On my way I stopped to fill up my tires to the required 38 PSI. Fortunately I checked the pressure with my own gauge: the gauge built into the gas station’s air hose was about 12 PSI off!
I arrived at Candlestick park around 7:00 and had just enough time to retrofit a fan shroud onto my radiator. Because the space between my fan and radiator is a little smaller than spec I needed to cut the bottom of the shroud off to make it fit without hitting the fan blade. The shroud did it’s job: I had no issues with overheating.
By 8:00 my e30 had passed tech inspection and received it’s “green to go” sticker.
After a brief “chalk talk” we broke into groups for the morning’s exercises.
The exercise started out with ovals for 2 laps composed of just half of the figure 8. This was a waste of time. None of us knew the course well enough to pick out the right cones to circle around and but the time anyone figured it out the 2 laps were over. However I did get to see others run the figure 8s so by the time my runs came up I had a good idea where the course was.
In additional to a little slalom work we also touched on trail braking. Trail braking is done thusly: the car approaches the entrance to a corner at a high rate of speed. The driver brakes hard, then enters the turn with diminishing brake. At about the apex the driver slowly squeezes on the gas so that by the time the car has finished turning the car is at wide-open-throttle.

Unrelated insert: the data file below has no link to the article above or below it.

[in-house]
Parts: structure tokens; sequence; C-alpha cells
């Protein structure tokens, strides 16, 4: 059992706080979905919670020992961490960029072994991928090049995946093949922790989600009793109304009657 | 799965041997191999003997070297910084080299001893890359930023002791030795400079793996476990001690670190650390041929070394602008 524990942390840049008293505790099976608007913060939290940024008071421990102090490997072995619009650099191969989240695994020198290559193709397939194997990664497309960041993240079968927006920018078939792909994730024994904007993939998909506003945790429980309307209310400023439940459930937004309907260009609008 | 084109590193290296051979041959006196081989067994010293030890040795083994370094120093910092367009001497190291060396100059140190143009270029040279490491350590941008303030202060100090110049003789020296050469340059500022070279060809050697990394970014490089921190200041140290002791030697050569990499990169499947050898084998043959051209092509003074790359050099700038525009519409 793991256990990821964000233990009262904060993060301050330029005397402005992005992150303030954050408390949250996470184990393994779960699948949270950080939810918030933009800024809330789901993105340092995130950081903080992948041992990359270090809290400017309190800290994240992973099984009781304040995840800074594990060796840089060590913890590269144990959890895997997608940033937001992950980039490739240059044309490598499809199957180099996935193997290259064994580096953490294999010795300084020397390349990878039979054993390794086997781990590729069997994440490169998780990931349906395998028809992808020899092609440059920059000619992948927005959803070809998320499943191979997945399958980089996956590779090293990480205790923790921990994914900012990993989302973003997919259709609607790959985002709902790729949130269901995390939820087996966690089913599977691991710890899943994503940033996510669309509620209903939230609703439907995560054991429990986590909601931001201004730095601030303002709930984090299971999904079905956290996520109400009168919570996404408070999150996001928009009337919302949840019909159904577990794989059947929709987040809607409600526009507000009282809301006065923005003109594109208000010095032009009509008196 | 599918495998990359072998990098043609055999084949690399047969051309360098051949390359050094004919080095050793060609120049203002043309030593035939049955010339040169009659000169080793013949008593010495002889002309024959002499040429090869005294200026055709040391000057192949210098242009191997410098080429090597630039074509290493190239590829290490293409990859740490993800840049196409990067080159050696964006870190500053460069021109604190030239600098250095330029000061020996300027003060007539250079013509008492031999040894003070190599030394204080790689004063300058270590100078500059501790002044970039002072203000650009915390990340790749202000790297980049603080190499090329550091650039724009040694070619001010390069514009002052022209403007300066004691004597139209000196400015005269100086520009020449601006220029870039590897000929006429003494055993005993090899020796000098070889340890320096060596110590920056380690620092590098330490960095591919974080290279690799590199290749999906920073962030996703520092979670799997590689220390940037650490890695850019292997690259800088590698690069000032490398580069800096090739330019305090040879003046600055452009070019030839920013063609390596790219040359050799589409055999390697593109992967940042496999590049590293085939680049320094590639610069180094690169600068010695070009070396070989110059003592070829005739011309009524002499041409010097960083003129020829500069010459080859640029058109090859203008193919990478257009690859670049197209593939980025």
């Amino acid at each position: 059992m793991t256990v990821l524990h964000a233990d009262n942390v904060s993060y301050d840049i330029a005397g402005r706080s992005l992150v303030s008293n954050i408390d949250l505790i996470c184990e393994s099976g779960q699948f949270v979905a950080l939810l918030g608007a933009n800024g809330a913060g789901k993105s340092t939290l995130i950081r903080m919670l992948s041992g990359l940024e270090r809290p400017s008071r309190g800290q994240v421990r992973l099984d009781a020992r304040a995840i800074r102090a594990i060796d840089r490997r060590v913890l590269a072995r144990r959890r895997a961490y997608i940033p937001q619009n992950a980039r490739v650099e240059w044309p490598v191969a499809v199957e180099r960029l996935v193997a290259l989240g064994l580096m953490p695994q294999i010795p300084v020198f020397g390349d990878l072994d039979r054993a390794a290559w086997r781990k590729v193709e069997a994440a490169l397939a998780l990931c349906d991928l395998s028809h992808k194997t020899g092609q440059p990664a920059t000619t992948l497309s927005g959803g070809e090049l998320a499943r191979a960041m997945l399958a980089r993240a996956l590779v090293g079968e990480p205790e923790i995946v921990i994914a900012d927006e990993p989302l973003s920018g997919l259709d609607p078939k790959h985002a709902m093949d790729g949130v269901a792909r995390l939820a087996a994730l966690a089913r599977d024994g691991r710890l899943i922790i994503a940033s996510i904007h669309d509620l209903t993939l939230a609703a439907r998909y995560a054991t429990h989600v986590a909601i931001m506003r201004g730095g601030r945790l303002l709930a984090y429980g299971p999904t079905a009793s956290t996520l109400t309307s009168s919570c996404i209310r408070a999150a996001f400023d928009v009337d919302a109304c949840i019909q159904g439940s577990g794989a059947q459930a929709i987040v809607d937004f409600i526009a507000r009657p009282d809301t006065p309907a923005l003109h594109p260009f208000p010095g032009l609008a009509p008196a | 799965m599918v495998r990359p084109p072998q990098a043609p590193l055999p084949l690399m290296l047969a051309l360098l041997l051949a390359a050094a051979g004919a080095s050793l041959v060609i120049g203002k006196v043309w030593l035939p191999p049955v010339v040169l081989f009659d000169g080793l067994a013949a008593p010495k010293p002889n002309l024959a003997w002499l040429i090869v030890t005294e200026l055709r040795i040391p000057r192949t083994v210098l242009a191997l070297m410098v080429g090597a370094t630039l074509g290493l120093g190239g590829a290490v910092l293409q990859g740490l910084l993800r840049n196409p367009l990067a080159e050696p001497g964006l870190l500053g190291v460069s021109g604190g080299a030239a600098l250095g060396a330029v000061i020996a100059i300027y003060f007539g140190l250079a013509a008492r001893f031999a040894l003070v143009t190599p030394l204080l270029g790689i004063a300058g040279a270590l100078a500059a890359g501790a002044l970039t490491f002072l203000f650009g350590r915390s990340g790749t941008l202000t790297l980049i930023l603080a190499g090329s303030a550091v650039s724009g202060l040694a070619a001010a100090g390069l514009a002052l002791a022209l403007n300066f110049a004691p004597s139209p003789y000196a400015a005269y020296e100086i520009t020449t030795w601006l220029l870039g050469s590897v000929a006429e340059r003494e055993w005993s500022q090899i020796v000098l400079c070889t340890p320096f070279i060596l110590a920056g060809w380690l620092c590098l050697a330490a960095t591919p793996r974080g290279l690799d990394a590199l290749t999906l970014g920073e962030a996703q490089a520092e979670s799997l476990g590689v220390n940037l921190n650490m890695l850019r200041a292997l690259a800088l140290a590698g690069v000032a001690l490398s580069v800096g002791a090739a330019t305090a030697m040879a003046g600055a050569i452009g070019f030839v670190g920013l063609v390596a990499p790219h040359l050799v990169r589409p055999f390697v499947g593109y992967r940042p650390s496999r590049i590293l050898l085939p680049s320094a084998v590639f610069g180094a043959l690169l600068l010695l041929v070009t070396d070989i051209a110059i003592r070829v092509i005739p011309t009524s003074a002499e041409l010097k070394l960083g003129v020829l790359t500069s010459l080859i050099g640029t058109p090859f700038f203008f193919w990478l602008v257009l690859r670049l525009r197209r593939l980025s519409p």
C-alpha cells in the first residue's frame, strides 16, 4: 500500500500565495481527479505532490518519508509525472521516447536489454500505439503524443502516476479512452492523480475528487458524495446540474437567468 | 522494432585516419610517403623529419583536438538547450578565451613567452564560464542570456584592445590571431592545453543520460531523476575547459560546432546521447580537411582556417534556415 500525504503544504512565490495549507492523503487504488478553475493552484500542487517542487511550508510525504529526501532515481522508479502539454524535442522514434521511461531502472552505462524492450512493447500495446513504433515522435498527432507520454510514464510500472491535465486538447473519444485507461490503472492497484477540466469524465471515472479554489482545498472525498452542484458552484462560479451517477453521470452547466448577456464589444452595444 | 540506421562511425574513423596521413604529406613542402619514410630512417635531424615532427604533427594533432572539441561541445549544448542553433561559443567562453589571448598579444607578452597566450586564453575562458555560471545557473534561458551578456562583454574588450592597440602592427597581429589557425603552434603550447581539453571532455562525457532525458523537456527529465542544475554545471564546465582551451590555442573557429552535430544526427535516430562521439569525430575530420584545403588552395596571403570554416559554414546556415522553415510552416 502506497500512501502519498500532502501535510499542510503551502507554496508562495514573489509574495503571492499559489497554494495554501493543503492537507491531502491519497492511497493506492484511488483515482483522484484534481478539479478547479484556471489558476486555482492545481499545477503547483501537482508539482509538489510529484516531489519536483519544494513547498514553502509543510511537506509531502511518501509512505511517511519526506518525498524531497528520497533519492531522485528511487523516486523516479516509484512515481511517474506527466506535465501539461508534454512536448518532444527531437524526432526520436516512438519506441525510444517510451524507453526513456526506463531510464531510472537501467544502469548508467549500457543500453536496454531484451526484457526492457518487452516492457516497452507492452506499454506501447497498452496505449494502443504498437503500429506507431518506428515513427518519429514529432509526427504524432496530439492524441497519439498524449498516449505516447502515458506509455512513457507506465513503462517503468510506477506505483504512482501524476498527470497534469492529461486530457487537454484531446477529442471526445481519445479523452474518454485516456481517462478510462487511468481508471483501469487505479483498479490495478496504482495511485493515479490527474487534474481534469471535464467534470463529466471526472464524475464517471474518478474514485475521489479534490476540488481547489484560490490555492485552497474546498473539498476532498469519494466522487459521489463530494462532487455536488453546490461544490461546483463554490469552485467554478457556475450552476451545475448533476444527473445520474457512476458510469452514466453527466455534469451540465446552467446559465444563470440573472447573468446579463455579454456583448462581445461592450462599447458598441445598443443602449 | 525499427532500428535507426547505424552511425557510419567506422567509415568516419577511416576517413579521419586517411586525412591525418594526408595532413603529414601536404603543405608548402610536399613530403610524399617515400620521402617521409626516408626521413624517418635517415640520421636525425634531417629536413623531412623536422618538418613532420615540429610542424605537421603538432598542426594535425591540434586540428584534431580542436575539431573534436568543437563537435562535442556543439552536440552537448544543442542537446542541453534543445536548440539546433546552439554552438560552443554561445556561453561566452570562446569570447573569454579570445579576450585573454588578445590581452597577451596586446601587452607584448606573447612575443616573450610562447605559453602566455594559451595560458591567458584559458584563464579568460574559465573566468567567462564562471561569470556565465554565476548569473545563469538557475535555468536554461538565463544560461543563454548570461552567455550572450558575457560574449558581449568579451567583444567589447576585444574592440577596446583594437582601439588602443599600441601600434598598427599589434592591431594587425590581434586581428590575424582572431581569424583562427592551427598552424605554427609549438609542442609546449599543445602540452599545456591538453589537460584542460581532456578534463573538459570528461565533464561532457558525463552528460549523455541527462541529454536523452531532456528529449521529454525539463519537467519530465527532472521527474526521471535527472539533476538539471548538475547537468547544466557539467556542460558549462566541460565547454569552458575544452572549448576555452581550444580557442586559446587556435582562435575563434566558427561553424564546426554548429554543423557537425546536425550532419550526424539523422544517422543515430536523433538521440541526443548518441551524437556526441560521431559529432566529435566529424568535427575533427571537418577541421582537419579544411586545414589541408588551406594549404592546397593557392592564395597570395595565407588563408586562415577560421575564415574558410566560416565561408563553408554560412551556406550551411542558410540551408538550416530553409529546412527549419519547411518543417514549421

Every run I made some improvements. I spun out twice but my instructor helped me understand why and ultimately I spun out because I had managed to come through the turns with more speed than I was anticipating (good, albeit unexpected).
The paper clip is essentially 2 sharp 180s joined by straight aways. This was all about trail braking and cornering with a double apex. The long path around the paperclip was the line taken by slower cars like mine, while the short path was taken by faster cars (like the super-charged Mazda Miata in my group).
Again, I had a spin out but made improvements on every run.
The triangle was most challenging for me, probably because my instructor was very demanding and scolded me for hitting cones. I think the expectation is that by the time you get to this exercise you’re going to be good. The triangle is 2 slaloms and a straight away connected by sharp turns.
I was initially slow to show improvement but eventually dialled in my cornering to the satisfaction of my instructor. I also smoothed out my slaloms (less jerky with the wheel) and cut closer to the cones I was passing instead of weaving in the space in the middle of the cones.
The triangle was really about refining and sharpening skills rather than picking up brand new concepts.
The “Mystery Course” was a short auto x course made of sharp and sweeper turns, two slaloms and a hair pin. I spun out twice and forgot to go “both feet in” on one which meant my car stalled out and was difficult to restart. The mystery course was loads of fun and a real taste of what auto x is like.
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